As the top tax rate rises and falls, so do tax avoidance techniques – both legal and illegal. Changes in reported income, therefore, might not reflect changes in actual income.
How many people traveled to South Africa to attend the world cup? Not as many as they'd hoped.
The Economist recently asked how the teaching of economics will change to reflect changed realities. The answer: Not much.
The mounting demand for U.S. Treasury bonds has driven prices so low that some are negative. That's right: Buyers are paying Uncle Sam to loan him money.
Amish values of hard work, humility, loyalty, and community make for surprisingly – or maybe not-so-surprisingly – successful entrepreneurs.
If climate change will cause mass death all over the developing world, as now seems possible, what can be done now to prevent it?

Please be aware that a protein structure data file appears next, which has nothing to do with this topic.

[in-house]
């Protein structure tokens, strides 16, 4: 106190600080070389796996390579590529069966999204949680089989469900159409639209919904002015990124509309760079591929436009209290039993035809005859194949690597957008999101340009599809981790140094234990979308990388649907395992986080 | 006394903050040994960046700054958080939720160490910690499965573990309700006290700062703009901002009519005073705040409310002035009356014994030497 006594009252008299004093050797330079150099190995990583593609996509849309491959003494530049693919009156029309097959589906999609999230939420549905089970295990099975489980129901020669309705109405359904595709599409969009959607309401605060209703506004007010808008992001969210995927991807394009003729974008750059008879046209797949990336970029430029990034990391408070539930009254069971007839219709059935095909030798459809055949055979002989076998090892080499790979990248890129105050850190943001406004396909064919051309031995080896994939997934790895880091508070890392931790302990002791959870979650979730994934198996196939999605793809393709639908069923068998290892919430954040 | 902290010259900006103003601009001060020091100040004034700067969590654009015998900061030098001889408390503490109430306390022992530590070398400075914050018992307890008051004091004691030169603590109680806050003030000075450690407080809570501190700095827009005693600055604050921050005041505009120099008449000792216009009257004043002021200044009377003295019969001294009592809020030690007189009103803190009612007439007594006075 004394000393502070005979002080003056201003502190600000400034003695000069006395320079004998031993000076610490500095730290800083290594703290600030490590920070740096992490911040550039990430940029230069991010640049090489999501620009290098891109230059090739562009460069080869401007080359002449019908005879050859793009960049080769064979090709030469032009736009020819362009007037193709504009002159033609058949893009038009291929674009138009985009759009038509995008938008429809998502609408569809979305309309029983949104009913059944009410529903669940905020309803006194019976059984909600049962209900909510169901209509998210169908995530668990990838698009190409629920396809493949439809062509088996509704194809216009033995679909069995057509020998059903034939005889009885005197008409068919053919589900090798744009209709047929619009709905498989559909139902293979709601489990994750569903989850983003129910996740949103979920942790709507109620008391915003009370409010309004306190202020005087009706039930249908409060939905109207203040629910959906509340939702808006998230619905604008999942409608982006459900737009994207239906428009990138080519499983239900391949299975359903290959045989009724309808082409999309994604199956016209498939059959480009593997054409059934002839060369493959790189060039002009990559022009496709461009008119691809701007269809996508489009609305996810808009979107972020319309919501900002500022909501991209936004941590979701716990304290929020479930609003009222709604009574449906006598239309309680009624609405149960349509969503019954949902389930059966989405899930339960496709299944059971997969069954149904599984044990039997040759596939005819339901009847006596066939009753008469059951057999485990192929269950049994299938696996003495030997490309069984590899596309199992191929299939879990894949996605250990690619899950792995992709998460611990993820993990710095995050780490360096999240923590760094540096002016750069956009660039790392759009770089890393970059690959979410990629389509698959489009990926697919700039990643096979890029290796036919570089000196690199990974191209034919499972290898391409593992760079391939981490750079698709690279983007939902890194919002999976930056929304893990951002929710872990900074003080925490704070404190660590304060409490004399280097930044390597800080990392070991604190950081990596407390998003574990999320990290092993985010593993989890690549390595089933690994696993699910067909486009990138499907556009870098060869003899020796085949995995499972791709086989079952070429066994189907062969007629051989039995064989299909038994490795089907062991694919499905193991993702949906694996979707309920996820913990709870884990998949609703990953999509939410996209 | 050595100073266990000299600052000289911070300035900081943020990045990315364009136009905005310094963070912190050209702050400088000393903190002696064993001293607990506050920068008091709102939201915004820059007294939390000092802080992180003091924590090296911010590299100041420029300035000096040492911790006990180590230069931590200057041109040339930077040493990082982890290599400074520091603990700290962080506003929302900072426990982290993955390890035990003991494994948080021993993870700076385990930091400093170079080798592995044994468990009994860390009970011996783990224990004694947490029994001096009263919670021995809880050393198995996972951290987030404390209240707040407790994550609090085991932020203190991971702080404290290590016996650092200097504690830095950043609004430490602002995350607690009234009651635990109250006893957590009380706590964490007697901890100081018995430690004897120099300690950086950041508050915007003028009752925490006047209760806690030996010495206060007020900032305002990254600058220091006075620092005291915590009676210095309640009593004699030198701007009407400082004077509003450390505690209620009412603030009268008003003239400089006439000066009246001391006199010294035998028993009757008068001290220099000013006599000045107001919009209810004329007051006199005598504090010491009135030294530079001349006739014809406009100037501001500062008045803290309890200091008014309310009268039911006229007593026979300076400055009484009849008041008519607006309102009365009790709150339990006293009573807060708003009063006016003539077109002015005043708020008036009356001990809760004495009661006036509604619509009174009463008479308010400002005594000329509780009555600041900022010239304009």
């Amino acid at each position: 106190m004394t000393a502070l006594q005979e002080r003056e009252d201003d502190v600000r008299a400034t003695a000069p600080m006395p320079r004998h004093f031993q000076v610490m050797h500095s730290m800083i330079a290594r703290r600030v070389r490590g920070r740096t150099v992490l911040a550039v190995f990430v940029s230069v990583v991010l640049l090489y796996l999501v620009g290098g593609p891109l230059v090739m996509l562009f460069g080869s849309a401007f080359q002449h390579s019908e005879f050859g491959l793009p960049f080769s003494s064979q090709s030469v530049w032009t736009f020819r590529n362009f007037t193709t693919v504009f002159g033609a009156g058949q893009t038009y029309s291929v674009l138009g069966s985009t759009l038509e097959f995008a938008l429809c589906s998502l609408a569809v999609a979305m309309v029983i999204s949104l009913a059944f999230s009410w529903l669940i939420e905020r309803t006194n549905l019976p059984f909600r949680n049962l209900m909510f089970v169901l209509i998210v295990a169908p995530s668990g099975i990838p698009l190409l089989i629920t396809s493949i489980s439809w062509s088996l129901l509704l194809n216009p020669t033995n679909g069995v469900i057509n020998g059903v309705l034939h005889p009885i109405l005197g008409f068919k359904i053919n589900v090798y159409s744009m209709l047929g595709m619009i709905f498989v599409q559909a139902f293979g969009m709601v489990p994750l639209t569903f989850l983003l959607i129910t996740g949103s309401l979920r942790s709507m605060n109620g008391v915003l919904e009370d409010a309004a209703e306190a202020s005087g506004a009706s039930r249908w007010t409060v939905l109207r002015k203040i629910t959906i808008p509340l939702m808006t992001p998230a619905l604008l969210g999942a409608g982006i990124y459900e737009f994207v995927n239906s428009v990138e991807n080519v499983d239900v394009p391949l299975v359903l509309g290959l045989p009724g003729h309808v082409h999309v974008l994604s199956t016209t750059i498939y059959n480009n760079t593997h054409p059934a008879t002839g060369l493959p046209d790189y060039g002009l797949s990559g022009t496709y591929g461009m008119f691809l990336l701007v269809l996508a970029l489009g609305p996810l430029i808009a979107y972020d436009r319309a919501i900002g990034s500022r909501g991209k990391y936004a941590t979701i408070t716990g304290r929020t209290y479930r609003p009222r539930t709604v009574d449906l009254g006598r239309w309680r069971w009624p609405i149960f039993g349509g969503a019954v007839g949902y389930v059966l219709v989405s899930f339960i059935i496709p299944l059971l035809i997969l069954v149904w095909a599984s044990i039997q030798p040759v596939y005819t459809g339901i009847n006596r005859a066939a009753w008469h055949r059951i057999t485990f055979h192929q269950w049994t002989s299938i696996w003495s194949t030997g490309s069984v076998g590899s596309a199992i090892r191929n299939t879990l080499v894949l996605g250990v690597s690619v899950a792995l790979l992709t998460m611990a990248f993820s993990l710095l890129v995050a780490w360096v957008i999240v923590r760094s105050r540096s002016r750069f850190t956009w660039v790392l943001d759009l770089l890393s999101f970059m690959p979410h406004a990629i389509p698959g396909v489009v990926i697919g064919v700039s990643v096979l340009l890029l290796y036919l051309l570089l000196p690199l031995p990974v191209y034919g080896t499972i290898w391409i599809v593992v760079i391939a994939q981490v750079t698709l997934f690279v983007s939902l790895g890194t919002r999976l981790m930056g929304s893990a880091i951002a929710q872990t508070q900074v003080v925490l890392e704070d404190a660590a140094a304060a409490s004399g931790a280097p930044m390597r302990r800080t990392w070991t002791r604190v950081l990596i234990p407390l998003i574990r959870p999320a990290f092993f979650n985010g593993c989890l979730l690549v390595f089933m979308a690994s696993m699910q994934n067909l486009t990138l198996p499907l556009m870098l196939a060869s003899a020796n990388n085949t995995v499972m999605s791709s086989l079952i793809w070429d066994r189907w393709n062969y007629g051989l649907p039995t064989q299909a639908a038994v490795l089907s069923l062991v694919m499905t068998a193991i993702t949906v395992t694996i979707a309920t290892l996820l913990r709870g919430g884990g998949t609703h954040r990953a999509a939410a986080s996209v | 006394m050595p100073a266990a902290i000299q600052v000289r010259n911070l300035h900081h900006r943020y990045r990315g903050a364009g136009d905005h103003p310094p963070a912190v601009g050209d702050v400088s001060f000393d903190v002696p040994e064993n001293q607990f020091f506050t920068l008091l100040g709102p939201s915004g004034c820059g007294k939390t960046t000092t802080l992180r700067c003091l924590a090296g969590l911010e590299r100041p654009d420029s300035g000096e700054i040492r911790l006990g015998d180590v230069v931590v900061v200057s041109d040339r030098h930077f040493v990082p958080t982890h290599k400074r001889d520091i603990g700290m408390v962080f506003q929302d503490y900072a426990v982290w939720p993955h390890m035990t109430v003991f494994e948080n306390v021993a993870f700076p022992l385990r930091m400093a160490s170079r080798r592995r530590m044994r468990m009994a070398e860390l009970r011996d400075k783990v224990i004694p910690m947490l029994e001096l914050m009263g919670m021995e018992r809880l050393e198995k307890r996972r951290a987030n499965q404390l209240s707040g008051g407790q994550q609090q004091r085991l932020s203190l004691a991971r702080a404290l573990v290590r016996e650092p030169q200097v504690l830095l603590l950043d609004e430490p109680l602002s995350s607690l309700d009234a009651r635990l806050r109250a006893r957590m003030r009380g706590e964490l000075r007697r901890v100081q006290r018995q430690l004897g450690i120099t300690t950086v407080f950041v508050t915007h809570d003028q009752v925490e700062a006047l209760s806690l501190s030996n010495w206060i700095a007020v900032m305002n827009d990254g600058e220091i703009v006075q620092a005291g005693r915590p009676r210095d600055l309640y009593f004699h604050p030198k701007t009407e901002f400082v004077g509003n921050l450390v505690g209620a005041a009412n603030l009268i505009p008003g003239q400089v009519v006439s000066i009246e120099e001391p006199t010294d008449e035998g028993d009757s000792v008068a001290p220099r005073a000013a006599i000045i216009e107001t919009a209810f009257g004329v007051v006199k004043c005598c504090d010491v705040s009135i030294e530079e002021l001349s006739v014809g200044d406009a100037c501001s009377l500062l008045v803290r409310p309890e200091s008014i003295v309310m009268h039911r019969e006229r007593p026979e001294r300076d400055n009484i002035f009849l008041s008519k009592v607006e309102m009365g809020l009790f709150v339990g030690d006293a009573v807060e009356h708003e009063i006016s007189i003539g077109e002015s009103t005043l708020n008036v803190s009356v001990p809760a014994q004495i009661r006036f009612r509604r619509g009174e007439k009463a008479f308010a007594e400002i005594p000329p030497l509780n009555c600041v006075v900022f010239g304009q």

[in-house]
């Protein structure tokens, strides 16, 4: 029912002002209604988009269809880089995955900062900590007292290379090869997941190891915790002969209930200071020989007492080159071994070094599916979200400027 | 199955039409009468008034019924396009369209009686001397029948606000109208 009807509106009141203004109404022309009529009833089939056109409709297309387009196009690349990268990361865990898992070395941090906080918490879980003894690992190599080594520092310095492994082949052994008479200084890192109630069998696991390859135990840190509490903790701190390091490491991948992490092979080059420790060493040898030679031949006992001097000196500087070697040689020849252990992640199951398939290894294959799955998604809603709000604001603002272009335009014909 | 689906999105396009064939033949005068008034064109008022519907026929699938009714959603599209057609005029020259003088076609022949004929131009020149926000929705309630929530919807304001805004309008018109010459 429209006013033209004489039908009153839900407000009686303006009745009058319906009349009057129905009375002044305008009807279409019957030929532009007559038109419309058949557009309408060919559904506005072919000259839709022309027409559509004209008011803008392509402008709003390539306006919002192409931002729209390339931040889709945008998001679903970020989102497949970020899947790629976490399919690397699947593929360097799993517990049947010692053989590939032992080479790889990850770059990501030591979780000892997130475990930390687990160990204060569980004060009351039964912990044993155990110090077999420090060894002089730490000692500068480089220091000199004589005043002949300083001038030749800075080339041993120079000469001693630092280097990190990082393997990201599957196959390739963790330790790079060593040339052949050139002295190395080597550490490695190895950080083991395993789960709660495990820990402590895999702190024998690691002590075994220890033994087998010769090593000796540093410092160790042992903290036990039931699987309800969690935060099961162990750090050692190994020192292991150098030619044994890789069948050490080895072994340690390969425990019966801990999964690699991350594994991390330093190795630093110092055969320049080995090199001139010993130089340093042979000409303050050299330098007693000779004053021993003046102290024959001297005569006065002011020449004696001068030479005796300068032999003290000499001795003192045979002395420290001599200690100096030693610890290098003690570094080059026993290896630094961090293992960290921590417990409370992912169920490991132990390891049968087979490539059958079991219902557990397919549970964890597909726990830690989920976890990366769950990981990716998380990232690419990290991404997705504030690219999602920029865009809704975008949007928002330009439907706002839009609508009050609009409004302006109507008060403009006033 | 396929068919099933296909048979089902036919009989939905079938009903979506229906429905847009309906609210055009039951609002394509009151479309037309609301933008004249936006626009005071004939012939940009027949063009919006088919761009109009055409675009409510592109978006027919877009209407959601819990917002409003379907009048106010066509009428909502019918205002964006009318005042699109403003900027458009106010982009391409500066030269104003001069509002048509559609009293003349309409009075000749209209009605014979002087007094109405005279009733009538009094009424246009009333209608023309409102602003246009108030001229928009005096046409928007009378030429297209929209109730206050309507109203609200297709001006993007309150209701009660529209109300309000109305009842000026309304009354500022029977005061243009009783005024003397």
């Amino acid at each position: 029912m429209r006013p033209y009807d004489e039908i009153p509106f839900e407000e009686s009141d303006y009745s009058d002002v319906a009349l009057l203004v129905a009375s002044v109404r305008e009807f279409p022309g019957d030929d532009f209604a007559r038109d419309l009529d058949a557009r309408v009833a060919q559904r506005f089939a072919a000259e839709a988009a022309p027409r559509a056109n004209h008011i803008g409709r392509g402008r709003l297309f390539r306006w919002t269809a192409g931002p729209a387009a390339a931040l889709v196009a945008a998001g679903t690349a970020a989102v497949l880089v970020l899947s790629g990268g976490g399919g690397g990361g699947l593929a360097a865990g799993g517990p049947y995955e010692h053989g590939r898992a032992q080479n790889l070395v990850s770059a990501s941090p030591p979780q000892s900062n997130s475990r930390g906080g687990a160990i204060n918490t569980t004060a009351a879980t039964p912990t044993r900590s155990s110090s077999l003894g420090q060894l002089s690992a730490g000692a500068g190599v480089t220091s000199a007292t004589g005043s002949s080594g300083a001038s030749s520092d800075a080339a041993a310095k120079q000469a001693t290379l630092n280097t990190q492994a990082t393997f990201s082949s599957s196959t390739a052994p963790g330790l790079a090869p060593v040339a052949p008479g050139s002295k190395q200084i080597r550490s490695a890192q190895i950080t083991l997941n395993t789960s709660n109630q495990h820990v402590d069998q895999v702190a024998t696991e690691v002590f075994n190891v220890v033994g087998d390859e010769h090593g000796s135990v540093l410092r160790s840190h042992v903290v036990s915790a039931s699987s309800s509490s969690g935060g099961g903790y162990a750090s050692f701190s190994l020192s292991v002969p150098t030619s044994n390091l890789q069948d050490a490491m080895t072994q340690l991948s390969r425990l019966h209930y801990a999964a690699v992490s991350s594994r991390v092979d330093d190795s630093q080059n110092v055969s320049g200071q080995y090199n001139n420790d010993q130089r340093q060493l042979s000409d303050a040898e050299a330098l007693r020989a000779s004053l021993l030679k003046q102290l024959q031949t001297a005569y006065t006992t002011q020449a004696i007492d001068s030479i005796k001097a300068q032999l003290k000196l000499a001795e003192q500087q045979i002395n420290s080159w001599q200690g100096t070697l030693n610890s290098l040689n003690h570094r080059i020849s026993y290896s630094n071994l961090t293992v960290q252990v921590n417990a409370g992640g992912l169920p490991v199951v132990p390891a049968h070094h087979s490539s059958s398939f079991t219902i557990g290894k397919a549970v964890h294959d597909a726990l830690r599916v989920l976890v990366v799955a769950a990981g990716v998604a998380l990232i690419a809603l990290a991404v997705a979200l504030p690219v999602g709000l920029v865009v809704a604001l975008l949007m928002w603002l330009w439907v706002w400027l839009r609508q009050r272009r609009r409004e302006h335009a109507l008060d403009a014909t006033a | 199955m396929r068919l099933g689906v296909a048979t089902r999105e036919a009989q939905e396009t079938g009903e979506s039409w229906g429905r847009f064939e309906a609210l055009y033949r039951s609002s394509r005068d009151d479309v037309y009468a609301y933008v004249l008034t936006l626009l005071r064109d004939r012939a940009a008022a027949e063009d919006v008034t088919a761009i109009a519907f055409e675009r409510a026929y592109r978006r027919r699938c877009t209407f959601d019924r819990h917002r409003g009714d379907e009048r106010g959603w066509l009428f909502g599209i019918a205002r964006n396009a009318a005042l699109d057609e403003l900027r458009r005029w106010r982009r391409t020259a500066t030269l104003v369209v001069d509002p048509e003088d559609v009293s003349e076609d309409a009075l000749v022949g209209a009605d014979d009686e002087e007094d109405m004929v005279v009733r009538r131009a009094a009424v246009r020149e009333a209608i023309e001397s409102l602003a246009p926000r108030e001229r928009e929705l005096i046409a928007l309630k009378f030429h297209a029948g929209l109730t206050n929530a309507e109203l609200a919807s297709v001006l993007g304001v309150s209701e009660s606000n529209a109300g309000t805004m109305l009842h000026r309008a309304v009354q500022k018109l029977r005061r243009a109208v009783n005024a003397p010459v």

Léo Apotheker, a software strategist, must lead hardware-maker HP into a new world of software services.
Stock market chats with clients after every quarter are key moments for investment advisers. Here's what to listen for from your adviser.
However you like your gold, it's always a beautiful investment. But is it a profitable one?
Both America's Federal Reserve and the Bank of England are holding interest rates low. Would it actually help more to raise them?
Mortgage rates for 15-year fixed mortgages and 30-year fixed mortgages continue to plummet, but the number of mortgage applicants rose only 2.4 percent, remaining near the lowest it has been in a decade.
Students should thank God for the bank bailouts, says Charlie Munger, vice chairman of Berkshire Hathaway. The bailouts prevented the collapse of civilization – and of Berkshire Hathaway's stock price.
Fisher-Price recalled almost 11 million toys and children's products on Sept. 30. The US Consumer Product Safety Commission warns parents and caregivers to keep children away from the affected toys. Fisher-Price has detailed information at this website on how to get free replacement parts or repair kits for the toys. Here's a list of the recalled items: